Myanmar was accepted as a “candidate” country to the Extractive Industries Transparency Initiative (EITI) last week, a first step towards becoming a member of a global initiative aimed at bringing greater transparency and accountability to the oil, gas and mining sector.
The Southeast Asian country now joins 44 countries that have signed up to the EITI Standard, which requires extensive disclosure and measures to improve accountability in how oil, gas and minerals are governed.
According to the EITI board decision, Myanmar needs to meet all of the requirements in the EITI Standard within three years to become EITI compliant, including publishing the first EITI Report by January 2, 2016.
If the EITI Report is not published by this deadline, Myanmar will be suspended, the EITI board said.
Clare Short, chair of the EITI, said Myanmar’s admission to the EITI comes at a critical time as the country is now opening up its vast natural resources for foreign investment.
“By implementing the EITI, the government has made a commitment to the people of Myanmar: that they will have the right see how these resources are managed.”
She encouraged the government to make use of the EITI as a tool to inspire wider reforms and to enshrine transparency in government institutions.
Myanmar will now implement the EITI Standard, meaning the country will publish accounts showing all payments the government receives from its extractives sector.
Alongside these figures, Myanmar will make public information about the licence holders, production data, state-owned enterprises and the allocation of the revenues from its natural resources.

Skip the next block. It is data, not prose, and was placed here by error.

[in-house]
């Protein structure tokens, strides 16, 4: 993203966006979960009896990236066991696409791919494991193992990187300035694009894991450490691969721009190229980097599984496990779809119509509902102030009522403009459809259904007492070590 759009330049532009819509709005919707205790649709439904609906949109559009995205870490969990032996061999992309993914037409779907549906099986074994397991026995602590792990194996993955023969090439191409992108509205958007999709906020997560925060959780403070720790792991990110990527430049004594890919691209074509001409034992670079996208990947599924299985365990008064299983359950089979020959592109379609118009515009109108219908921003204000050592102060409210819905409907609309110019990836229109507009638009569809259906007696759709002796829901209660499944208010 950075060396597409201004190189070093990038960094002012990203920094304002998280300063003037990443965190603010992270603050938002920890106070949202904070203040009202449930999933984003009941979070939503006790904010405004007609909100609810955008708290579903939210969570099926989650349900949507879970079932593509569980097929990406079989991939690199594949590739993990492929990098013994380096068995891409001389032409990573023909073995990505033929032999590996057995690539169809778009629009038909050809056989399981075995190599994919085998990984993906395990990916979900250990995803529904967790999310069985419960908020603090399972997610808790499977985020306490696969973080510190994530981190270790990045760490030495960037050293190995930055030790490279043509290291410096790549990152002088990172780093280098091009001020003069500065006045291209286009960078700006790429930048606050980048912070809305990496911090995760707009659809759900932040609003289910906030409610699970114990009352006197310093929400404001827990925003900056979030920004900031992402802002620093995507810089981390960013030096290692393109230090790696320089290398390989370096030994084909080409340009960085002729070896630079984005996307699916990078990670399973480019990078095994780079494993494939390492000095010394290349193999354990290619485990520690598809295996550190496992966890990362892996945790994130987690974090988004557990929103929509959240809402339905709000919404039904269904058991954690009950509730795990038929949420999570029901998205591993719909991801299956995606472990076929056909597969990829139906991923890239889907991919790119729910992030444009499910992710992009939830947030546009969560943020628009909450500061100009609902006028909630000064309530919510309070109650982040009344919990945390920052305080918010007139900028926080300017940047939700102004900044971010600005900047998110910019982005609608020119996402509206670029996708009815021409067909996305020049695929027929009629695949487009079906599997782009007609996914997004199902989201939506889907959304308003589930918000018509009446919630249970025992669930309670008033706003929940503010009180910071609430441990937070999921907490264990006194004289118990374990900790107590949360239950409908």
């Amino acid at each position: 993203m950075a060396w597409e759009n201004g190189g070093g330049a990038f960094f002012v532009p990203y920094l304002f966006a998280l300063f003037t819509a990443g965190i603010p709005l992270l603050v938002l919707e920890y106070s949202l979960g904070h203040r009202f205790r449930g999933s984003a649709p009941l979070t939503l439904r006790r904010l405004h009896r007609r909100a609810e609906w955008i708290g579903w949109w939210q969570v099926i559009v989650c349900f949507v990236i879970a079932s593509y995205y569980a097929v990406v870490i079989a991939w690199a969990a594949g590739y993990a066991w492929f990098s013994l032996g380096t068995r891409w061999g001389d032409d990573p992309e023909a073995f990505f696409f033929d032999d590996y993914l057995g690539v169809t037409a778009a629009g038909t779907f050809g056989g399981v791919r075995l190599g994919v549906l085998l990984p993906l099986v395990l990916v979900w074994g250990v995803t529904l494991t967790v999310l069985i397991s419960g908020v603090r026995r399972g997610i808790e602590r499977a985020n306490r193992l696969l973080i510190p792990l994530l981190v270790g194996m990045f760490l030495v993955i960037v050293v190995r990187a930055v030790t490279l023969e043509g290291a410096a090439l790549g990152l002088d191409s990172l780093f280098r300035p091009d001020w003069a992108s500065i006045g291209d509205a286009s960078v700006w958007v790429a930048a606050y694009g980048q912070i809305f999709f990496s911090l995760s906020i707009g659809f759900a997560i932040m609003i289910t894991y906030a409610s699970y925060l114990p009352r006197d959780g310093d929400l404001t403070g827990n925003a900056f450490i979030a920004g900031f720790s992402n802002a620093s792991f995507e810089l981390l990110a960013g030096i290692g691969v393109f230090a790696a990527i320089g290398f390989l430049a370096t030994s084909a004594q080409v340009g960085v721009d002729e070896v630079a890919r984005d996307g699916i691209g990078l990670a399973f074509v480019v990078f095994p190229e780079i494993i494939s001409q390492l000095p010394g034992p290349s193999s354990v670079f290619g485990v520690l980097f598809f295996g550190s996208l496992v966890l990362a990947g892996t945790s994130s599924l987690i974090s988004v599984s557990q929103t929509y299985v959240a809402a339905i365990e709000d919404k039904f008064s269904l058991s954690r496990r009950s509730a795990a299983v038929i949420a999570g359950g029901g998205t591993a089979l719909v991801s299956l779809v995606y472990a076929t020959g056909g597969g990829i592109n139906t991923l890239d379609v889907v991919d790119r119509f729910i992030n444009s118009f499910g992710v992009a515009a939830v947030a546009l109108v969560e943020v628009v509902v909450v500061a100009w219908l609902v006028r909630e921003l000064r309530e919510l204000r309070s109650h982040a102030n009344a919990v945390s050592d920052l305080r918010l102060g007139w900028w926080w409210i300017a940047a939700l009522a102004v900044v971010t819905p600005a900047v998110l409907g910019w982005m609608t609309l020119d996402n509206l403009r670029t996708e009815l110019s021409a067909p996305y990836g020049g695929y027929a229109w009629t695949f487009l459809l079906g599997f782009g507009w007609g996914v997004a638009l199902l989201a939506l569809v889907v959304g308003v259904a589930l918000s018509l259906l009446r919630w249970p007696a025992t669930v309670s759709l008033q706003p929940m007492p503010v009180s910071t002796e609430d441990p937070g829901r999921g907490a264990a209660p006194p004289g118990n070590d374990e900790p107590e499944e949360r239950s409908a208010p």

As part of Myanmar’s EITI, the government has also committed to map and identify beneficial ownership of the companies operating in Myanmar, disclose details of the 2013-14 oil and gas bidding round, and explore the methodology and extent of contract transparency.
Zaw Oo, the national coordinator of Myanmar EITI, said: “We deeply appreciate the decision of the EITI Board, which recognises our determination to transform Myanmar to democratic and peaceful country.
“EITI gives us a useful tool to design our escape from the resource curse; and it is an important catalyst for ongoing reforms.”
He pledged to overcome many challenges facing the implementation of EITI Standards and mainstreaming the government’s work in broader reform framework.
Kanthan Shankar, country manager, Myanmar office of the World Bank, congratulated Myanmar government, civil society and industry operators on achieving EITI candidacy and said this milestone is a “testament” to the new level of national dialogue on extractive industries in Myanmar.
“We are pleased to have been part of the process so far, and we look forward to continuing the collaboration with the Myanmar EITI Multi-Stakeholder Group and the development partners who have supported the process,” he said.